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GO LA OFRENDA (THE OFFERING) Mix a TV afterschool-special plotline with magic realism and you get writer-director José Casas’ melodramatic yet tender tale of family reconciliation. When Marta Torres (Miriam Moses) loses her only daughter in the 9/11 attacks, she takes her grandson, Alex (V. Rodriguez), into her East L.A. home. Grief-stricken, homesick and angry, Alex spurns Marta’s attempts at consolation as the Mexican Day of the Dead approaches. Despite thinly drawn characters and stilted staging, Casas’ deft blend of humor and pathos saves the day. CASA 0101, 2009 E. First St., Boyle Heights; Fri.-Sat., 8 p.m.; Sun., 3 p.m.; thru Sept. 30. Note: no perf Sept. 22. (323) 263-7684. (MH)
ONE FLEW WEST Taking its title from the same children’s folk rhyme as its source material (One Flew Over the Cuckoo’s Nest), Josephine Schekert’s world-premiere “thrance” (a cross between theater and dance) adapts the story from a mental asylum, but with a cross-gender twist. Under Jessica Schroeder’s direction the performance doesn’t pick up until near the end of Act 1, and the few emotionally charged scenes can be attributed to the source material. The Outlaw Style Thrance Co. at STUDIO STAGE, 520 N. Western Ave., Hlywd.; Fri.-Sat., 8 p.m.; Sun., 7 p.m.; thru Sept. 30. (323) 860-6503. (MK)
OUT OF YOUR MIND! Theatergoers sip wine at a tasteful private home until a pushy assistant director (Patrick Censoplano) announces the first of Steven Kane’s two short plays, In the Night of the Bed. The man (Andrew Macbeth) claims to be an extra, only this isn’t a movie, but Molly’s (Kelly Anne Ford) dream, and the rest of the cast are the regrets and pains she revisits every night. Less pat and engaging is Rhinovirus, a chipper sci-fi saga set in a future New New York where pain, suffering and disease have been criminalized. Under Jane Lanier’s direction, the staging is intimate, but the acting is as broad as the Grand Canyon. GuerriLA Theatre at a PRIVATE RESIDENCE, 2806 Nichols Canyon Place, L.A.; schedule varies, call for info; thru Dec. 8. (818) 972-2467. (AN)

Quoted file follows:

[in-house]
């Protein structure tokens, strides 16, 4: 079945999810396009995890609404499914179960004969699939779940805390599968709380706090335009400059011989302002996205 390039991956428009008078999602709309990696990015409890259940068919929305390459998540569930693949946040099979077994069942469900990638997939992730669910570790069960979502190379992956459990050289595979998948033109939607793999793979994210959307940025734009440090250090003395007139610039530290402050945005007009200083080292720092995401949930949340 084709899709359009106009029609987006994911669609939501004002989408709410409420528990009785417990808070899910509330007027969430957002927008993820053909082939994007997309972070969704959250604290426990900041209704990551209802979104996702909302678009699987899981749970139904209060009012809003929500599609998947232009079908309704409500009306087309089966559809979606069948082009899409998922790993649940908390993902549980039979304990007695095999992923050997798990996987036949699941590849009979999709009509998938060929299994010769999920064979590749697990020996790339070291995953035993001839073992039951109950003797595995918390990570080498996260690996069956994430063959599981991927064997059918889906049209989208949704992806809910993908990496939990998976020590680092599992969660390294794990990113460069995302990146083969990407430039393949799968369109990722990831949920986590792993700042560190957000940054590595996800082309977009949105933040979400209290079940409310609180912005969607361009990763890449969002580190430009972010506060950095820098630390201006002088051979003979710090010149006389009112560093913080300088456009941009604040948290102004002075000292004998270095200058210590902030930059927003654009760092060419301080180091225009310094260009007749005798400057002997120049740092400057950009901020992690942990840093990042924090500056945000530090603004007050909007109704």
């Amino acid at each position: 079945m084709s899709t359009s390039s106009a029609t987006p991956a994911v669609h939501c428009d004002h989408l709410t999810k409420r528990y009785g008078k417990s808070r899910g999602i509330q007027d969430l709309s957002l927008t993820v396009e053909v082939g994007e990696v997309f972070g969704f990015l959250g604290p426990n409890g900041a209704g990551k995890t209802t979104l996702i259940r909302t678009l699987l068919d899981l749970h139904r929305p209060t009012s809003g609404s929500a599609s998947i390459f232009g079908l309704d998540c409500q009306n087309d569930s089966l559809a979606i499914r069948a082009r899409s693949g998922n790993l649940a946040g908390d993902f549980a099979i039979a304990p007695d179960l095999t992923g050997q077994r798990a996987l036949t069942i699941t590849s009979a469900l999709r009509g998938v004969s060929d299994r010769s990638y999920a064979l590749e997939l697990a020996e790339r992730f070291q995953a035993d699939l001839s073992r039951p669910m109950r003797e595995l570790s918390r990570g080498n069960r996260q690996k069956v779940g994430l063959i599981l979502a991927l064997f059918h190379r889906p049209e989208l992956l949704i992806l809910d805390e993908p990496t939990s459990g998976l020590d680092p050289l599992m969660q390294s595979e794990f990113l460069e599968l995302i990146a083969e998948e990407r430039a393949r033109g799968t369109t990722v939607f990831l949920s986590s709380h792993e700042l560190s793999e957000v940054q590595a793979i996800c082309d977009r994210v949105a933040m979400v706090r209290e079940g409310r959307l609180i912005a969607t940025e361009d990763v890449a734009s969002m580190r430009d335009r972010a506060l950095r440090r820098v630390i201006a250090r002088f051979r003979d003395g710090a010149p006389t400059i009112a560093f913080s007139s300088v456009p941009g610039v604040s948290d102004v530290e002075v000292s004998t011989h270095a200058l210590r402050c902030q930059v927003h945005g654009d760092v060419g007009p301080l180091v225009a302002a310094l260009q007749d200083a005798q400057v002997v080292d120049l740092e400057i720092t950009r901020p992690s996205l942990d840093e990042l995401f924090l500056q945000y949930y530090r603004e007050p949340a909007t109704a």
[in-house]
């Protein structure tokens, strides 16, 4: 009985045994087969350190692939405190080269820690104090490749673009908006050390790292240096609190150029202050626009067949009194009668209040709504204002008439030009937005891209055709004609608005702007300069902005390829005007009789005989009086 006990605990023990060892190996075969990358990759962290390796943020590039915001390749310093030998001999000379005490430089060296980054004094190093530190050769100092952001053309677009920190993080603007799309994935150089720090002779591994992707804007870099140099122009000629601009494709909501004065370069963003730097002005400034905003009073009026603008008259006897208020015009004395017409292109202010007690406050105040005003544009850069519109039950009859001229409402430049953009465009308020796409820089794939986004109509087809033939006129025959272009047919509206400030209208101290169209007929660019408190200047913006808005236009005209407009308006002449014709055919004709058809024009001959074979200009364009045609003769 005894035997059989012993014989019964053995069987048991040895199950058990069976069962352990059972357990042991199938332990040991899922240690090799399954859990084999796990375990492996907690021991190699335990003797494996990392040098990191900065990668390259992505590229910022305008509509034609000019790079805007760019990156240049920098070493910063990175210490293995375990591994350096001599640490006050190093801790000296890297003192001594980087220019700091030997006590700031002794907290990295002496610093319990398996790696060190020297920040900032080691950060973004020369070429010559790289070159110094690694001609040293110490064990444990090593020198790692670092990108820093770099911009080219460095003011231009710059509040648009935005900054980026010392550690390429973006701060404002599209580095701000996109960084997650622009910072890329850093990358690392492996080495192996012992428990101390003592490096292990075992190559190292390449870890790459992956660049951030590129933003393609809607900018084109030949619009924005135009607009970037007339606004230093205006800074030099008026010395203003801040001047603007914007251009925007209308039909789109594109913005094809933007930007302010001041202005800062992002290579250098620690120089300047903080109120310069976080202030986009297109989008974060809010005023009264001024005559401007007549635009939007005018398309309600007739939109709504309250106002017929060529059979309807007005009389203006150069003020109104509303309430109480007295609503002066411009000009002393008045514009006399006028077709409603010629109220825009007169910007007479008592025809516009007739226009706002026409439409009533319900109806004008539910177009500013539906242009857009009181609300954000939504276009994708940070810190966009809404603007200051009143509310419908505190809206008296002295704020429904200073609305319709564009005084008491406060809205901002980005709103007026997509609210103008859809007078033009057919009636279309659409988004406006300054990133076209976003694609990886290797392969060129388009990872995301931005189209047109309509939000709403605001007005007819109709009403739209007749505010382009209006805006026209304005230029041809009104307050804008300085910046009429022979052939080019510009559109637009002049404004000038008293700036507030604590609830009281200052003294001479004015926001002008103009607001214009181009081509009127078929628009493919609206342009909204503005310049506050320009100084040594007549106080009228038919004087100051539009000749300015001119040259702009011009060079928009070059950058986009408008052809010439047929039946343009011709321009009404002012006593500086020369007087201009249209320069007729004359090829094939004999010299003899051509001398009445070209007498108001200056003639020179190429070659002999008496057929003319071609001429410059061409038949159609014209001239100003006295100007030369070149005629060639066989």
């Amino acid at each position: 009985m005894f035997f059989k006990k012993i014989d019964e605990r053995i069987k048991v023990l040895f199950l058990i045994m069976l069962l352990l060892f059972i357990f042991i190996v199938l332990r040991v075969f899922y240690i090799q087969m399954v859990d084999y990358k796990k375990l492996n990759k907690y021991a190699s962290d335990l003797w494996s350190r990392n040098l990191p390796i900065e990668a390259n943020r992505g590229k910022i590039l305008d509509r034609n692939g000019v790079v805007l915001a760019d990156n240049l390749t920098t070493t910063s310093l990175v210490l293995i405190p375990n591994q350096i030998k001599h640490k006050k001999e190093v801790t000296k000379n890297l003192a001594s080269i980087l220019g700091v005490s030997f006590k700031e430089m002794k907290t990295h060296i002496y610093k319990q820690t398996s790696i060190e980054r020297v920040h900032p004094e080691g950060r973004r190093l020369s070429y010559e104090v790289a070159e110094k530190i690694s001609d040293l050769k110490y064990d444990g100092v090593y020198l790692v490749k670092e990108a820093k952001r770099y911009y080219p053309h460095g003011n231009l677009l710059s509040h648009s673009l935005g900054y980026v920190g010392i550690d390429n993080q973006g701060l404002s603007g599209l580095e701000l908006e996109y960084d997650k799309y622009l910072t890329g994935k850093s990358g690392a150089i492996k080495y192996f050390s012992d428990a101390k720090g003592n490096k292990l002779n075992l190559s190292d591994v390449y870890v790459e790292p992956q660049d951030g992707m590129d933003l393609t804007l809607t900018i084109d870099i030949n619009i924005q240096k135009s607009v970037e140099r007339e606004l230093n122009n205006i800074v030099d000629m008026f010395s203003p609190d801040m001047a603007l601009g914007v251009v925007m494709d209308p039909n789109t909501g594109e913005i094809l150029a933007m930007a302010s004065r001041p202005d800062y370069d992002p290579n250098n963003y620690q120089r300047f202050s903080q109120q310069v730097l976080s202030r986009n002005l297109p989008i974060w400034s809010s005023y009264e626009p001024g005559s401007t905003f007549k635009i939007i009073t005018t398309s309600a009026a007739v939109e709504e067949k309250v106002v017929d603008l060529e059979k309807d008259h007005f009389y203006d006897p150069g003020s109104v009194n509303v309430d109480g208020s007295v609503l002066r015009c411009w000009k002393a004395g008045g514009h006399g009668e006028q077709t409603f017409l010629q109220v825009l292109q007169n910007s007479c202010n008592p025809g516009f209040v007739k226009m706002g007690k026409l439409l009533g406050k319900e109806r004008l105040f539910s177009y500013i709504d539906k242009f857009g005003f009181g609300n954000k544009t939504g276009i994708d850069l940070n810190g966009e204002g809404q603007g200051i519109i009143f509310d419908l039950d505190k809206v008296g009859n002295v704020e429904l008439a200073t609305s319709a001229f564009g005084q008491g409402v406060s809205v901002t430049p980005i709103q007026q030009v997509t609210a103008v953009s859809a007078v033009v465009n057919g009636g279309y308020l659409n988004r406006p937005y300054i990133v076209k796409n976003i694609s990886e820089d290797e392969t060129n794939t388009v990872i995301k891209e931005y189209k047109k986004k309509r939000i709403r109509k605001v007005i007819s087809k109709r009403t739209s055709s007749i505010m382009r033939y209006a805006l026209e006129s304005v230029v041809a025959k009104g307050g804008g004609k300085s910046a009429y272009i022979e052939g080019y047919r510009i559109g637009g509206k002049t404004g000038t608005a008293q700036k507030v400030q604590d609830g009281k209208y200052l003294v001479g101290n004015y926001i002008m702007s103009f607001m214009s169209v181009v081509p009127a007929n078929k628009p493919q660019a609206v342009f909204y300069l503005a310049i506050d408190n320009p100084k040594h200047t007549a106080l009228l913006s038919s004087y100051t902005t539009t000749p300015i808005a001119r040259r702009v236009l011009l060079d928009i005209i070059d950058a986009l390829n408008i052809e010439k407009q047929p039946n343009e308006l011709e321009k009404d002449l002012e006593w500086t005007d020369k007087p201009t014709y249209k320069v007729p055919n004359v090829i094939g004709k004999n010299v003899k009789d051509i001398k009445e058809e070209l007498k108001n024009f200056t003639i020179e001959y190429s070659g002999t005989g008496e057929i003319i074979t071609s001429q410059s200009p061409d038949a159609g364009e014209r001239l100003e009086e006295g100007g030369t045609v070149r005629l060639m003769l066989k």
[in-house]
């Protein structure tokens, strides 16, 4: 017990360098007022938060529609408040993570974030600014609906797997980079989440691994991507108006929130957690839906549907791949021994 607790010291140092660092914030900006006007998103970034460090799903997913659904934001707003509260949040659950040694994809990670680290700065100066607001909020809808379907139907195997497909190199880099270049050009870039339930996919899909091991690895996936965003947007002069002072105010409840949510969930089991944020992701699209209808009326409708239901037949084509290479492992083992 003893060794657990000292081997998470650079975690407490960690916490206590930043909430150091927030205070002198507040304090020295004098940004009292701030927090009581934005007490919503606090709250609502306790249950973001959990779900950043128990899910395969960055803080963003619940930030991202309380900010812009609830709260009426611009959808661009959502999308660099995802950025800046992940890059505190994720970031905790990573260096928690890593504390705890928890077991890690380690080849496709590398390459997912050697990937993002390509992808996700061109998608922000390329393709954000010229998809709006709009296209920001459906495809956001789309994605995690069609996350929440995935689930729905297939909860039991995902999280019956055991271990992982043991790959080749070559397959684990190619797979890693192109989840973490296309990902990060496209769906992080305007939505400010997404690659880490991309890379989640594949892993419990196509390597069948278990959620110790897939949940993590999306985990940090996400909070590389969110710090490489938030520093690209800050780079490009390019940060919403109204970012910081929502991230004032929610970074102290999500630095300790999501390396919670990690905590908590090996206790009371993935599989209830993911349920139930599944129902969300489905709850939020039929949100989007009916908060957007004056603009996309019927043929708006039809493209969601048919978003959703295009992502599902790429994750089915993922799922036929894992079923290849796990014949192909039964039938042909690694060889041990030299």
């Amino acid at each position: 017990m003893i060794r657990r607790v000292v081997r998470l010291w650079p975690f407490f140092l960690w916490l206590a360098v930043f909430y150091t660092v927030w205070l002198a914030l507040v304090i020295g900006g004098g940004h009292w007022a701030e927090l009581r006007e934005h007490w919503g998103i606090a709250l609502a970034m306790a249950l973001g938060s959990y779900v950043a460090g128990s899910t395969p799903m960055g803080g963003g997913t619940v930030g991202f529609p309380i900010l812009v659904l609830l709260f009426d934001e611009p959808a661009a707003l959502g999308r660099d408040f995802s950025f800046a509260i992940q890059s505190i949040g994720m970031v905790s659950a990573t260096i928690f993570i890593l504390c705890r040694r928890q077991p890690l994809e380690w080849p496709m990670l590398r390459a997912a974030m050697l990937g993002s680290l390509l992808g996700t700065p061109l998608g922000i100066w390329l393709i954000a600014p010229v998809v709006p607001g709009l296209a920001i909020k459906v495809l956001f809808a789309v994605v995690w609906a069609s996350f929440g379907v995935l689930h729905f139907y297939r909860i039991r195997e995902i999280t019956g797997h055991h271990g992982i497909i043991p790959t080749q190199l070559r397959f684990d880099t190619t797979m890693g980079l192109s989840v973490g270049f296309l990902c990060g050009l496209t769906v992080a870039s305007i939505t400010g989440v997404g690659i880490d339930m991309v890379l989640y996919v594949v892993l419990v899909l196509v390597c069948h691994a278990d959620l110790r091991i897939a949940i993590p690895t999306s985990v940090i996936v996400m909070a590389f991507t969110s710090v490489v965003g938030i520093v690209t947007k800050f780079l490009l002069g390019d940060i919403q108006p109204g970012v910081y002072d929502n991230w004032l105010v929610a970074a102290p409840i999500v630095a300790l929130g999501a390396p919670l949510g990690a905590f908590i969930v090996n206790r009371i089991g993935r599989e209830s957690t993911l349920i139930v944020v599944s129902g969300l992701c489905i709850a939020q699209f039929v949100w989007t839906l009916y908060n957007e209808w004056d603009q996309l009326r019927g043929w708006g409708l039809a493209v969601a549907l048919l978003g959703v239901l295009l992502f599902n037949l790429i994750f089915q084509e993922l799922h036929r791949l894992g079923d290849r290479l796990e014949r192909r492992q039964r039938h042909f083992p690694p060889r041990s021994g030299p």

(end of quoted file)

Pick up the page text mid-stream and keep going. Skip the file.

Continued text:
PAINTED ALICE William Donnelly’s study of art versus commerce. ELEPHANT THEATER, 6322 Santa Monica Blvd., Hlywd.; Fri.-Sat., 8 p.m.; Sun., 2 p.m.; thru Oct. 7. (323) 960-1057.
PIRATES AND NINJAS: An Extravagant Adventure A gymnastic theatricality weaves three one-acts into a clown show with live music — all spun from comic book/video game depictions of . . . you guessed it (if not, go back to the title). Writer-director Maria DeLuca’s “Pirates & Ninjians” and Eva Anderson’s metaliterary romp, “The Orb of the Seven Dragons” (directed by DeLuca), are whimsical etudes in search of a purpose. But in writer-director Lissa Sherman’s “Pirates and Ninjas,” the parallel lives of a Pirate (Daniel Gallai) and a “faceless” Ninja (Aly Mawji), living across the hall in rented rooms, play themselves out in mostly nonverbal clowning with vivacious hilarity. The Blue House Theater Co. & Big Mama Farm Productions at THEATRE OF NOTE, 1517 N. Cahuenga Blvd., Hlywd.; Fri.-Sat., 8:30 p.m.; thru Sept. 22. (866) 219-4944. (SLM)
RANDOM SHARP OBJECTS Two crazy mixed-up women: Esther Friedman and Hali Morell. WORKING STAGE THEATER, 1516 N. Gardner St., Hlywd.; Fri.-Sat., 8 p.m.; thru Oct. 19. (323) 851-2603 or www.workingstage.com.
RESTING IN PIECES Sam Bobrick’s wacky funeral comedy. THEATRE 68, 5419 Sunset Blvd., Suite D, Hlywd.; perfs Wed.-Thurs., 8 p.m.; thru Oct. 4. (323) 960-7827.
RUMOURS OF OUR DEATH The allegory for our political society concocted by playwright George F. Walker may be too literal, but its wackiness liberates producer-director Michele Lainevool’s zippy production from this venue’s claustrophobic confines. When the King (the commanding Stone Van Gorder) leads the country into an imminent war, the common people, already struggling to make a livelihood, are forced to pay the Princess’ ransom to terrorists. At least Walker’s dialogue is thought-provoking, and the production contains some high points. Ethos Theatre Company at TRES STAGE THEATRE, 1523 N. La Brea Ave., Second Floor, Hlywd.; Sat., 8 p.m.; thru Sept. 15. www.theatrehollywood.com. (Sophia Kercher)
SKIN OF HONEY See New Reviews.
GO SONDHEIM UNSCRIPTED Creating a new, Sondheim-style musical every week is daunting. Yet an outstanding cast, under Dan O’Connor and Michele Spears’ direction, clearly understand the form they are spoofing and have the vocal power to sustain it. One hopes in the future that one of the suggestions they ask for is a time period, lest every evening turn into a redux of Company. Also, it’s nearly impossible to instantly invent Sondheim’s elaborate rhyme schemes. Fortunately, however, they have a powerful ally in musical director-accompanist Allen Simpson. Impro Theatre at THEATRE/THEATER, 5041 W. Pico Blvd., L.A.; Thurs., 8:30 p.m.; thru Oct. 11. (323) 401-6162. (TP)